# Is the variance of the mean of a set of independent random variables equal to the average of their respective variances?

I understand that, given a set of iid random variables, the variance of the sum is equal to the sum of the variance. Likewise, I know that the variance of the mean is equal to the variance over n.

My question is: if the variances of the respective random variables are not the same, is the variance of the mean still an average of the variances?

• Do the variables have the same mean, even if they have different variances?
– Dave
Commented Mar 21, 2023 at 18:57
• @Dave - that should not matter if the sample made up of one observation of each of the independent random variables Commented Mar 21, 2023 at 19:21
• "Is the variance of the mean of a set of independent random variables equal to the average of their respective variances?" No. See en.wikipedia.org/wiki/Variance#Properties Commented Mar 21, 2023 at 21:44

Given a set of random variables $$X_1,\dots,X_n$$, if they are independent, then \begin{align} \text{Var}(\overline X) &= \text{Var}\left(\frac{1}{n} \sum_{i=1}^n X_i\right) \\ &= \frac{1}{n^2}\text{Var}\left(\sum_{i=1}^n X_i\right) \\ &= \frac{1}{n^2}\sum_{i=1}^n \text{Var}\left(X_i\right) \end{align} So the variance of the sample mean is equal to the mean of the variances divided by $$n$$, regardless of whether the variances are equal or not.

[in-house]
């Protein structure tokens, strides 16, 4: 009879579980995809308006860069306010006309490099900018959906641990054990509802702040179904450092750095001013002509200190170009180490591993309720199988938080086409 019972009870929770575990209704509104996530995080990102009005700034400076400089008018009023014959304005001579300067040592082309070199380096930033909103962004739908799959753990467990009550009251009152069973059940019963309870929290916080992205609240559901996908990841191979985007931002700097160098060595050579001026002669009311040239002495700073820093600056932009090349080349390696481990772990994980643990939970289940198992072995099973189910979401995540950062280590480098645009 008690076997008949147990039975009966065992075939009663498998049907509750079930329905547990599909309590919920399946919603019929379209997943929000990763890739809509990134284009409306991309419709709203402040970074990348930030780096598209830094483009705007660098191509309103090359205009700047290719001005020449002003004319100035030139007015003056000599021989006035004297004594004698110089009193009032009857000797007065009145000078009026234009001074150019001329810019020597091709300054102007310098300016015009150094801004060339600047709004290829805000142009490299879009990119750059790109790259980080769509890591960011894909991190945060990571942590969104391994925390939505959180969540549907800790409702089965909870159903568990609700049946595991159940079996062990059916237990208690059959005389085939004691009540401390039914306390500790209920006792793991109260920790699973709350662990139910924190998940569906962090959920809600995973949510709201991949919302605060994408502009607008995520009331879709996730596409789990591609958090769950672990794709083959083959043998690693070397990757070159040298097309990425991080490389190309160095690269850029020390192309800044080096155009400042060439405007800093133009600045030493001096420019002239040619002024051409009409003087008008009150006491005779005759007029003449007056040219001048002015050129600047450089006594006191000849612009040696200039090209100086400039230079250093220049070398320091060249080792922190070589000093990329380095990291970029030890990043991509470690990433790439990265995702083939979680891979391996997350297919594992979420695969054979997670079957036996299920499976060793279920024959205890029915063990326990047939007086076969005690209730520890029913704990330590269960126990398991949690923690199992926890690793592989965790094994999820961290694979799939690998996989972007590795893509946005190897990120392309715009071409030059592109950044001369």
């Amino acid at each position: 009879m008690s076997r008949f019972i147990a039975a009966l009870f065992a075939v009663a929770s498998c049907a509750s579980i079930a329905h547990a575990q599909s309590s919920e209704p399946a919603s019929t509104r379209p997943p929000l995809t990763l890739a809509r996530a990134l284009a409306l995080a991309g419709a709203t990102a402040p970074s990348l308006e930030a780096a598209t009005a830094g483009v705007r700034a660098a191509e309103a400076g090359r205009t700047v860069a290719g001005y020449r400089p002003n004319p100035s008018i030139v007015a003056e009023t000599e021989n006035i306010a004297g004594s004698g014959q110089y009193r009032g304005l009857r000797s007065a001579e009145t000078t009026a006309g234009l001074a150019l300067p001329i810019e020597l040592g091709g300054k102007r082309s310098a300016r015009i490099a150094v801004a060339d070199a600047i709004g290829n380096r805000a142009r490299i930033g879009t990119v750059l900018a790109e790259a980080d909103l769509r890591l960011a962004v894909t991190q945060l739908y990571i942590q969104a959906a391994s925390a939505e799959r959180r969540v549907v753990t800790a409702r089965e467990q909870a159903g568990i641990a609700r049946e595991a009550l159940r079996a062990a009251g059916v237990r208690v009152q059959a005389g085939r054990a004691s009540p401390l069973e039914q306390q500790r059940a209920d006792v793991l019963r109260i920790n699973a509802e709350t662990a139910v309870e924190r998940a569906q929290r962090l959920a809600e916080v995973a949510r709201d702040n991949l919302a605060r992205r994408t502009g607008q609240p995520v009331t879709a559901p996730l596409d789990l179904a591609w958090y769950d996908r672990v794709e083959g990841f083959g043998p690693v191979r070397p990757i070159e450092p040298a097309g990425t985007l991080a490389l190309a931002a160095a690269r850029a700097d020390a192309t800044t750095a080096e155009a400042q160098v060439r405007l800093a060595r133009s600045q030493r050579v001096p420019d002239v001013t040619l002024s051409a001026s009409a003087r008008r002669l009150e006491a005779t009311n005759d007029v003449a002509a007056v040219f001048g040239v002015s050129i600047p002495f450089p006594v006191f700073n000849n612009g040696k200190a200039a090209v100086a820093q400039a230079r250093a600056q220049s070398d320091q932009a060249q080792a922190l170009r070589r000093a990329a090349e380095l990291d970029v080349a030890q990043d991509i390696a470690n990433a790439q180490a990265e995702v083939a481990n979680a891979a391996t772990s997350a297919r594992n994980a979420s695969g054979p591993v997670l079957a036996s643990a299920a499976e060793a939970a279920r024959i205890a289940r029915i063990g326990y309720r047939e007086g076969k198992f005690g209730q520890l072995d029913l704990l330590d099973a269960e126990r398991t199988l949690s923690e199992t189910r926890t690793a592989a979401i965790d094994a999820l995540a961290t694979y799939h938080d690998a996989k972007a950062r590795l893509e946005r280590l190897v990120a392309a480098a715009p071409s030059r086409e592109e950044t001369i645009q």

• +1 though I think you should "is equal to the mean of the variances divided by $n$" without "sample" Commented Mar 21, 2023 at 19:19
• @Henry I used the word "sample" to differentiate it from the "population" mean $E[\cdot]$ Commented Mar 21, 2023 at 19:37
• OK, though I would say $\text{Var}\left(X_i\right)$ is one of the $n$ variances and $\frac1n\text{Var}\left(X_i\right)$ is the mean of the $n$ variances, without any sample or expectation involved Commented Mar 21, 2023 at 20:03
• @Henry I’m not sure what you mean by “$\frac1n\text{Var}\left(X_i\right)$ is the mean of the $n$ variances”. What I mean by “sample mean of the variances” is $$\frac{1}{n}\sum_{i=1}^n \text{Var}\left(X_i\right)$$ Is this what you were asking about? Commented Mar 21, 2023 at 20:17